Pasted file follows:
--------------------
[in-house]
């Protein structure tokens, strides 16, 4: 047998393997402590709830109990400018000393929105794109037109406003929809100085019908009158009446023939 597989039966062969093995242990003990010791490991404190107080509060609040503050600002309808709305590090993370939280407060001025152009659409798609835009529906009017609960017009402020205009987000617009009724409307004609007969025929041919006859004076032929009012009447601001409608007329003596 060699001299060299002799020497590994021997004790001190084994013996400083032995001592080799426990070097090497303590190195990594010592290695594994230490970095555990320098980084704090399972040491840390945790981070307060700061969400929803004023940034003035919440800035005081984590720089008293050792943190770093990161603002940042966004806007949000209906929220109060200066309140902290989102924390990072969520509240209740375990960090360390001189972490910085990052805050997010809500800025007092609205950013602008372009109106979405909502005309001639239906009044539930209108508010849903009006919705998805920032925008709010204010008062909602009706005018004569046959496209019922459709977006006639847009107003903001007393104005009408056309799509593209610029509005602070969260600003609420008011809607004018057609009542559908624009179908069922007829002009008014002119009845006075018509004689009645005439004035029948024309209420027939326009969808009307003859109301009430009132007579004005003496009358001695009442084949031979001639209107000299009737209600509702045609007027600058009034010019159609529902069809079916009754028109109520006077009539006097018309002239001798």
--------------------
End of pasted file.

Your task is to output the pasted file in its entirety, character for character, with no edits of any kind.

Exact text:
[in-house]
């Protein structure tokens, strides 16, 4: 047998393997402590709830109990400018000393929105794109037109406003929809100085019908009158009446023939 597989039966062969093995242990003990010791490991404190107080509060609040503050600002309808709305590090993370939280407060001025152009659409798609835009529906009017609960017009402020205009987000617009009724409307004609007969025929041919006859004076032929009012009447601001409608007329003596 060699001299060299002799020497590994021997004790001190084994013996400083032995001592080799426990070097090497303590190195990594010592290695594994230490970095555990320098980084704090399972040491840390945790981070307060700061969400929803004023940034003035919440800035005081984590720089008293050792943190770093990161603002940042966004806007949000209906929220109060200066309140902290989102924390990072969520509240209740375990960090360390001189972490910085990052805050997010809500800025007092609205950013602008372009109106979405909502005309001639239906009044539930209108508010849903009006919705998805920032925008709010204010008062909602009706005018004569046959496209019922459709977006006639847009107003903001007393104005009408056309799509593209610029509005602070969260600003609420008011809607004018057609009542559908624009179908069922007829002009008014002119009845006075018509004689009645005439004035029948024309209420027939326009969808009307003859109301009430009132007579004005003496009358001695009442084949031979001639209107000299009737209600509702045609007027600058009034010019159609529902069809079916009754028109109520006077009539006097018309002239001798």